Feelings and Performance
Feeling is largely thought to be a mapping of a particular body state by the mind in which a mental image (map) is formed. Thus, feeling, in essence, is an idea. In turn, that idea resides within the person.
This “mapping” of the body is composed of sensory feelings, called “affects,” that are directly evoked by specific inputs from the internal self and/or external environment. They include such evaluative experiences as hunger, thirst, pain, and sweetness (Johnston, 1999). Feelings are not neutral, but rather hedonic in that they are either positive or negative, such as pleasantness or unpleasantness.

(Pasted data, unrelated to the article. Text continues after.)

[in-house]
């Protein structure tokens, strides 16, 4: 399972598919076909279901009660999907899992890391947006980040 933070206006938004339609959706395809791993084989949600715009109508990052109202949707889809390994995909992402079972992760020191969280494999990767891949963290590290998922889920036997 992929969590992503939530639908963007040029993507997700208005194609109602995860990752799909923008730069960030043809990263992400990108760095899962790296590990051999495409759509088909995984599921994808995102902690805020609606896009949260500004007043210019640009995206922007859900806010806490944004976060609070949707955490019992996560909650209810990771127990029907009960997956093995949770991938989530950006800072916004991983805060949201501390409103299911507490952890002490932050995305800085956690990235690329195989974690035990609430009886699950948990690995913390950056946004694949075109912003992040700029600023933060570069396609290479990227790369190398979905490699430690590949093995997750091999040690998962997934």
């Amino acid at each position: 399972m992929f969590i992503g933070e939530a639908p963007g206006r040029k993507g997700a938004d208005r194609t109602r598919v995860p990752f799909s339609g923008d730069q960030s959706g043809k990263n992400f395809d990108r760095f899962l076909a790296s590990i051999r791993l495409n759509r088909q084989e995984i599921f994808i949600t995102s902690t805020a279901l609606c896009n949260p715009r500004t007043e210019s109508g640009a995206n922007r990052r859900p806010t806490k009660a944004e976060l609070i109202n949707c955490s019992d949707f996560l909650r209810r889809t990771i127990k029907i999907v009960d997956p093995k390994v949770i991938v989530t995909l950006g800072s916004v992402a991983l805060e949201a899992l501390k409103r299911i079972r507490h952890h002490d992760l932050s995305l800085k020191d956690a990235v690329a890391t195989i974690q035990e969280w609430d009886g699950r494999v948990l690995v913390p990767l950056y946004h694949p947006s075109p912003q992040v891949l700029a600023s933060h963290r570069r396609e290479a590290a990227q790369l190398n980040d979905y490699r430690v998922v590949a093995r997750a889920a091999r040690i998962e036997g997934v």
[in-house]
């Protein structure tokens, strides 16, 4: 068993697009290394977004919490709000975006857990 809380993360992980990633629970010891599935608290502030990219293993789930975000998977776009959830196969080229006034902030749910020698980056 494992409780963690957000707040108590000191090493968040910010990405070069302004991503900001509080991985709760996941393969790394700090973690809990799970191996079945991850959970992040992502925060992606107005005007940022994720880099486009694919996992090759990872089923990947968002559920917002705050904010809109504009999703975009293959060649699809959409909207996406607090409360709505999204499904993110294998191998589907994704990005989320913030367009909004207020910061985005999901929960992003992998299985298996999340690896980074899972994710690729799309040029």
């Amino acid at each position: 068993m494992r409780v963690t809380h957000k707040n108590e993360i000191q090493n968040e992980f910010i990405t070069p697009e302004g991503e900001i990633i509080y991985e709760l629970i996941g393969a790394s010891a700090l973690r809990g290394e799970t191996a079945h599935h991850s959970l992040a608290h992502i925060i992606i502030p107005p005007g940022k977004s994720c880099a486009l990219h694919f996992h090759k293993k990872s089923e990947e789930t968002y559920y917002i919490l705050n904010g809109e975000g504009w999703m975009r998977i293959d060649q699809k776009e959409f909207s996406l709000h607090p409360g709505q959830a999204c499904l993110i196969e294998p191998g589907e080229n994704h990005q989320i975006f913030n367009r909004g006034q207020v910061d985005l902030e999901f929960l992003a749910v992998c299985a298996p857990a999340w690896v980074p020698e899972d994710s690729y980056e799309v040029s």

Unlike emotions, such as pride or anger, they occur in the absence of any complex cognitive processes.
Johnston, Victor S. (1999). Why We Feel: The Science of Human Emotions. Cambridge, Massachusetts: Perseus Books, p.61.